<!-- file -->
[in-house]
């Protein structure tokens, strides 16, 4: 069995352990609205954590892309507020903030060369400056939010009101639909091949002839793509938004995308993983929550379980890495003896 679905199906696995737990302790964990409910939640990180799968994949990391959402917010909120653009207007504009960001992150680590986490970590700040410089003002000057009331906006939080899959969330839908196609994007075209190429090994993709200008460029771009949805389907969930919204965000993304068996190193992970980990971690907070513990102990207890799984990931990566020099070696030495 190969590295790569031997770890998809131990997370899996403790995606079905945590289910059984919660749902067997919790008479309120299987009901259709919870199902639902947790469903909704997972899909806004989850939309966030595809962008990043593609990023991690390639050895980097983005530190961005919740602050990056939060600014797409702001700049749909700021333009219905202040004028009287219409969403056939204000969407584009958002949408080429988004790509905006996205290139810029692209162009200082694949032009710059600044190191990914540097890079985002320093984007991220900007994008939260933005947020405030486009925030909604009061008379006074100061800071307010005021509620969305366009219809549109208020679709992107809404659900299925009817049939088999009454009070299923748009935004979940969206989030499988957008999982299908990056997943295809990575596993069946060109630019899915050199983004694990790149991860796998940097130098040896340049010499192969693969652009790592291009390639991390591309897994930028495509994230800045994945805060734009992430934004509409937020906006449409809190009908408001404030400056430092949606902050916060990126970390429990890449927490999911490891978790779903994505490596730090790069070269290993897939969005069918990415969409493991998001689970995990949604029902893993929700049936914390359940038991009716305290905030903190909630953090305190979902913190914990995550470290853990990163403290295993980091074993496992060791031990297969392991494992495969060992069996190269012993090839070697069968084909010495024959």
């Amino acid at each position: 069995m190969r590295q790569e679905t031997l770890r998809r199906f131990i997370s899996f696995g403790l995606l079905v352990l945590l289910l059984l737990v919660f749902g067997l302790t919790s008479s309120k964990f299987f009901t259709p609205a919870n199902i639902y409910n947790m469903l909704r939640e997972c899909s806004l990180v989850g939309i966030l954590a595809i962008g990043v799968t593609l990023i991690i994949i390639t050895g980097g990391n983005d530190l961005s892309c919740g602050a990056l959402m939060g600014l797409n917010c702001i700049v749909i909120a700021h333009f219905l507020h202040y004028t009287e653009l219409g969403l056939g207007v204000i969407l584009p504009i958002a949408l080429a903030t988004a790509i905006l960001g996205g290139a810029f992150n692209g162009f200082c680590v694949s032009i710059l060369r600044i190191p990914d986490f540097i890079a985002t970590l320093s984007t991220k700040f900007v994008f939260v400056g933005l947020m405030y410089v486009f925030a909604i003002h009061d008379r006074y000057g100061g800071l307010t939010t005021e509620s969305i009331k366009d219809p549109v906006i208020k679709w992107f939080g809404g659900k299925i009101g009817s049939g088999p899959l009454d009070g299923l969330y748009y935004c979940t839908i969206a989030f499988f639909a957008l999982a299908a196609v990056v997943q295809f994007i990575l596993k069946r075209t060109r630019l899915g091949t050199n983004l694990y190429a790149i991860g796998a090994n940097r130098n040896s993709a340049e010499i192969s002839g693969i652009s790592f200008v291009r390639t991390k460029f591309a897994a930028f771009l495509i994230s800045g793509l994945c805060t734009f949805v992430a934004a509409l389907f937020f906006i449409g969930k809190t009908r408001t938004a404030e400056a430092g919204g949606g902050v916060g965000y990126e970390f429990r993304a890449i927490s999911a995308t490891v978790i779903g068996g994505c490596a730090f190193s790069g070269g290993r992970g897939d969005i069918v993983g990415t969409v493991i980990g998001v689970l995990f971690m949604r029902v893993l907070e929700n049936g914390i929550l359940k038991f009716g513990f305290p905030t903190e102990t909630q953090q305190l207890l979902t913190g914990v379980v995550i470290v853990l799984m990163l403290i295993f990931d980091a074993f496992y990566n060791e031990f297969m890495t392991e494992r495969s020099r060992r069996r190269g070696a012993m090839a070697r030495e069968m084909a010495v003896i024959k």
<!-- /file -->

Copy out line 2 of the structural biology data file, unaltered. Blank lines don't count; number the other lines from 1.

């Protein structure tokens, strides 16, 4: 069995352990609205954590892309507020903030060369400056939010009101639909091949002839793509938004995308993983929550379980890495003896 679905199906696995737990302790964990409910939640990180799968994949990391959402917010909120653009207007504009960001992150680590986490970590700040410089003002000057009331906006939080899959969330839908196609994007075209190429090994993709200008460029771009949805389907969930919204965000993304068996190193992970980990971690907070513990102990207890799984990931990566020099070696030495 190969590295790569031997770890998809131990997370899996403790995606079905945590289910059984919660749902067997919790008479309120299987009901259709919870199902639902947790469903909704997972899909806004989850939309966030595809962008990043593609990023991690390639050895980097983005530190961005919740602050990056939060600014797409702001700049749909700021333009219905202040004028009287219409969403056939204000969407584009958002949408080429988004790509905006996205290139810029692209162009200082694949032009710059600044190191990914540097890079985002320093984007991220900007994008939260933005947020405030486009925030909604009061008379006074100061800071307010005021509620969305366009219809549109208020679709992107809404659900299925009817049939088999009454009070299923748009935004979940969206989030499988957008999982299908990056997943295809990575596993069946060109630019899915050199983004694990790149991860796998940097130098040896340049010499192969693969652009790592291009390639991390591309897994930028495509994230800045994945805060734009992430934004509409937020906006449409809190009908408001404030400056430092949606902050916060990126970390429990890449927490999911490891978790779903994505490596730090790069070269290993897939969005069918990415969409493991998001689970995990949604029902893993929700049936914390359940038991009716305290905030903190909630953090305190979902913190914990995550470290853990990163403290295993980091074993496992060791031990297969392991494992495969060992069996190269012993090839070697069968084909010495024959």